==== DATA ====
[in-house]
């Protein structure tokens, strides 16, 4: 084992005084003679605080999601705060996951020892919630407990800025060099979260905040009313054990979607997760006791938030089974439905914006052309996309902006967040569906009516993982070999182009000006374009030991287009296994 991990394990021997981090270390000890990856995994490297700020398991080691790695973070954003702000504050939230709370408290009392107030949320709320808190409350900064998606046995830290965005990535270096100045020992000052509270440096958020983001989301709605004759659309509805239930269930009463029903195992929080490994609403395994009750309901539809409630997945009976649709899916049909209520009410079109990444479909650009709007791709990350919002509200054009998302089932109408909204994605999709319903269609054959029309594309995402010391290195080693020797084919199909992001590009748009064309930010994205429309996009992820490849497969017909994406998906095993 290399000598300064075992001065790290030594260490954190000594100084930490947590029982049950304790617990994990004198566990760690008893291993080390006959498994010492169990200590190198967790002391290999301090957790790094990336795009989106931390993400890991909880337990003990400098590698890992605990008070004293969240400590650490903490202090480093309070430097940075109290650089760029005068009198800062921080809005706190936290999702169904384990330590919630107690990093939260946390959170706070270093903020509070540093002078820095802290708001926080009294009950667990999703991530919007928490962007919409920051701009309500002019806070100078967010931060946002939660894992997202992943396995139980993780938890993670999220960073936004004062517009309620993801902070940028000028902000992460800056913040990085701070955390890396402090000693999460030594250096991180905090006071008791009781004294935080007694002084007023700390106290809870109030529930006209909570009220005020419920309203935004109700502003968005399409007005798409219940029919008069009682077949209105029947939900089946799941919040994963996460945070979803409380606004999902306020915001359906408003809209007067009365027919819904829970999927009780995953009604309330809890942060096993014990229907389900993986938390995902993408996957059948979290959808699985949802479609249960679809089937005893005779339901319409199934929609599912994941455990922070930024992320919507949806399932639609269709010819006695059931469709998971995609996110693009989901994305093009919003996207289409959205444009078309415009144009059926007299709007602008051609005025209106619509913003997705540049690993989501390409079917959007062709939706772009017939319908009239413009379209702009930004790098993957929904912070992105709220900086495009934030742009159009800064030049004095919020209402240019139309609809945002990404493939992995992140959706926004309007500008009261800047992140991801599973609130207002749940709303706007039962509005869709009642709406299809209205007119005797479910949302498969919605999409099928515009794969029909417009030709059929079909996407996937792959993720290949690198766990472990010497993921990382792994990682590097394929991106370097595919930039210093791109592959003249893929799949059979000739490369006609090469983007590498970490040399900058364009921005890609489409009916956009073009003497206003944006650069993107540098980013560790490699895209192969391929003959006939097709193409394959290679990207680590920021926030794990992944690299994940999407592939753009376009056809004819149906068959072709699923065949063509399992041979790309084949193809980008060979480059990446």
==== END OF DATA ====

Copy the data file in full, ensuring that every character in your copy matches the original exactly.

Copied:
[in-house]
């Protein structure tokens, strides 16, 4: 084992005084003679605080999601705060996951020892919630407990800025060099979260905040009313054990979607997760006791938030089974439905914006052309996309902006967040569906009516993982070999182009000006374009030991287009296994 991990394990021997981090270390000890990856995994490297700020398991080691790695973070954003702000504050939230709370408290009392107030949320709320808190409350900064998606046995830290965005990535270096100045020992000052509270440096958020983001989301709605004759659309509805239930269930009463029903195992929080490994609403395994009750309901539809409630997945009976649709899916049909209520009410079109990444479909650009709007791709990350919002509200054009998302089932109408909204994605999709319903269609054959029309594309995402010391290195080693020797084919199909992001590009748009064309930010994205429309996009992820490849497969017909994406998906095993 290399000598300064075992001065790290030594260490954190000594100084930490947590029982049950304790617990994990004198566990760690008893291993080390006959498994010492169990200590190198967790002391290999301090957790790094990336795009989106931390993400890991909880337990003990400098590698890992605990008070004293969240400590650490903490202090480093309070430097940075109290650089760029005068009198800062921080809005706190936290999702169904384990330590919630107690990093939260946390959170706070270093903020509070540093002078820095802290708001926080009294009950667990999703991530919007928490962007919409920051701009309500002019806070100078967010931060946002939660894992997202992943396995139980993780938890993670999220960073936004004062517009309620993801902070940028000028902000992460800056913040990085701070955390890396402090000693999460030594250096991180905090006071008791009781004294935080007694002084007023700390106290809870109030529930006209909570009220005020419920309203935004109700502003968005399409007005798409219940029919008069009682077949209105029947939900089946799941919040994963996460945070979803409380606004999902306020915001359906408003809209007067009365027919819904829970999927009780995953009604309330809890942060096993014990229907389900993986938390995902993408996957059948979290959808699985949802479609249960679809089937005893005779339901319409199934929609599912994941455990922070930024992320919507949806399932639609269709010819006695059931469709998971995609996110693009989901994305093009919003996207289409959205444009078309415009144009059926007299709007602008051609005025209106619509913003997705540049690993989501390409079917959007062709939706772009017939319908009239413009379209702009930004790098993957929904912070992105709220900086495009934030742009159009800064030049004095919020209402240019139309609809945002990404493939992995992140959706926004309007500008009261800047992140991801599973609130207002749940709303706007039962509005869709009642709406299809209205007119005797479910949302498969919605999409099928515009794969029909417009030709059929079909996407996937792959993720290949690198766990472990010497993921990382792994990682590097394929991106370097595919930039210093791109592959003249893929799949059979000739490369006609090469983007590498970490040399900058364009921005890609489409009916956009073009003497206003944006650069993107540098980013560790490699895209192969391929003959006939097709193409394959290679990207680590920021926030794990992944690299994940999407592939753009376009056809004819149906068959072709699923065949063509399992041979790309084949193809980008060979480059990446």